No Punishment for Bankruptcy?
Norbert Michel /
As Congress continues to deal with the “too big to fail” issue, it would do well to recognize that bankruptcy does not automatically equate with criminal behavior.
Sunday’s New York Times ran a story detailing how Wall Street regulators have essentially “thrown in the towel” (at least for now) on prosecuting Lehman Brothers executives. They didn’t give up easily.
September 15, of course, marks the fifth anniversary of the Lehman bankruptcy filing, a day of prosecutorial bliss. According to the Times, “The decision not to bring charges…came despite early hope among investigators whose careers likely would have benefited from bringing such a prominent case.”
Despite the comfort that such hope may have brought to vast numbers of young attorneys, it turns out investigators have found very little evidence of wrongdoing. It seems that running a risky business into bankruptcy is not illegal, and following an incredibly complex set of accounting rules does offer a degree of criminal (and civil) protection.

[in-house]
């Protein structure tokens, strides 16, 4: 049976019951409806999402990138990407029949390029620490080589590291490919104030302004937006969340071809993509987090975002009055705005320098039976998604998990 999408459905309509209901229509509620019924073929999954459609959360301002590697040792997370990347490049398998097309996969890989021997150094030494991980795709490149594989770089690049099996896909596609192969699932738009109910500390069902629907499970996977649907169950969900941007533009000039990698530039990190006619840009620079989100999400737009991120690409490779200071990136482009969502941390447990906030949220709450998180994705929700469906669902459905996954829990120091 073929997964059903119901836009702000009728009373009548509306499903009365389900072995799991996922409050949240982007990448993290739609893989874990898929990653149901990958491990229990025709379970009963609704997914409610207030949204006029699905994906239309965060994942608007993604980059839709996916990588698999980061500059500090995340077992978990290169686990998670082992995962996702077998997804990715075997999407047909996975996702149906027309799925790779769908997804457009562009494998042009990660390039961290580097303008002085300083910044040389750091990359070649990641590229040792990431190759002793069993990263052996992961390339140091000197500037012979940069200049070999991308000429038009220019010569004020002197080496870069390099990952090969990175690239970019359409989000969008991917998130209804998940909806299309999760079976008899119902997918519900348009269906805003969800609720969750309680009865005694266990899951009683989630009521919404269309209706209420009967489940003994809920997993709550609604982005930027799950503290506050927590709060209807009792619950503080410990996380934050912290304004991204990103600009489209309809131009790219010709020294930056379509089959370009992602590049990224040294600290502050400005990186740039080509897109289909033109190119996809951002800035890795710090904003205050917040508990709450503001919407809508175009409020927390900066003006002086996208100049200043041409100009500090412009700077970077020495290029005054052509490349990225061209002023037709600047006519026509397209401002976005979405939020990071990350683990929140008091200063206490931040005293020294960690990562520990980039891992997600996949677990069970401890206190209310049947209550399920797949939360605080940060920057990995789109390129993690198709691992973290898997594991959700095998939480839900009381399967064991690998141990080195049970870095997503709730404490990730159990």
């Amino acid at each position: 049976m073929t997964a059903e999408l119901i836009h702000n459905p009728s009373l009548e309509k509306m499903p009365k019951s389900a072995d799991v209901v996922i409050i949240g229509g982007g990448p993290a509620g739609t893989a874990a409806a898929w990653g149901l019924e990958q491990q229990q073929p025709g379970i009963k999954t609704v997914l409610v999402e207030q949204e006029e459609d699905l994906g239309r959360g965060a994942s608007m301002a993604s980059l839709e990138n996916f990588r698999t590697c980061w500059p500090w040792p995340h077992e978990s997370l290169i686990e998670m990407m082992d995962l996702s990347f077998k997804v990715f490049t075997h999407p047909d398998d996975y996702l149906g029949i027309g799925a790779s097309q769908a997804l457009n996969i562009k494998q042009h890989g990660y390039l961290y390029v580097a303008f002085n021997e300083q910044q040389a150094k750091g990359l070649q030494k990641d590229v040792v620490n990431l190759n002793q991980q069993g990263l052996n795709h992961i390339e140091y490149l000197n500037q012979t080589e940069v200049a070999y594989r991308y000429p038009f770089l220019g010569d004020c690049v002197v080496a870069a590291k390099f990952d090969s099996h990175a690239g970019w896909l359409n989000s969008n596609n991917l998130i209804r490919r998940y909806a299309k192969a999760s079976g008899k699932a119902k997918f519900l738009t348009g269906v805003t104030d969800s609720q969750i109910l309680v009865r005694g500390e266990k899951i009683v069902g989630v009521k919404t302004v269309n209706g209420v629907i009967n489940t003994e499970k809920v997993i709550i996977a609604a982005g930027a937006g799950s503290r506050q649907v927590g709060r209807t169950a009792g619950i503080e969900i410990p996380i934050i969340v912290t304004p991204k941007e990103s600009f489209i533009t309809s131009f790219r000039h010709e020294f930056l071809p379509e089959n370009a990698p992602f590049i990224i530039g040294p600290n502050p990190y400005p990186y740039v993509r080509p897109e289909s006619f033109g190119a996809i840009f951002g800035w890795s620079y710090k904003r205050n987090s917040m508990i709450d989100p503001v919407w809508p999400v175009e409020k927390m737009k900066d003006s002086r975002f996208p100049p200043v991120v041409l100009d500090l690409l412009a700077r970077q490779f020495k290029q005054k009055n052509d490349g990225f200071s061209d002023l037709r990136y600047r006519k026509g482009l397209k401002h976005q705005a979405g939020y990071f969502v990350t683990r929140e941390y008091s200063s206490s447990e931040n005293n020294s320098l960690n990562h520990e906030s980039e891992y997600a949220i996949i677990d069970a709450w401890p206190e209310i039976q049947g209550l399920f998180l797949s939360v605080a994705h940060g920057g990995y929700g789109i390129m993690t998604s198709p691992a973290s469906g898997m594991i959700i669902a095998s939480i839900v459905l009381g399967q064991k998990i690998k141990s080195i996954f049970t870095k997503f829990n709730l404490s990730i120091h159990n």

Any hope for a case, according to the Times, hinged on the arcane “Repo 105,” a financial instrument that allowed Lehman to temporarily shift $49 billion of debt off its balance sheet. Of course, the Repo 105 did nothing to hide the additional $650 billion in debt Lehman carried. And Lehman did disclose its reduction in debt.
But why let little facts like these get in the way of a good prosecution? Take away the $49 billion and surely investors thought Lehman’s 30-to-1 leverage ratio was super safe, right?
For now, it appears investigators did a very thorough investigation and concluded they did not have a case against Lehman’s executives. Perhaps investigators should look more closely into the role that Members of Congress played in worsening the financial crisis. The Wall Street Journal has already compiled a short list along with a few quotes.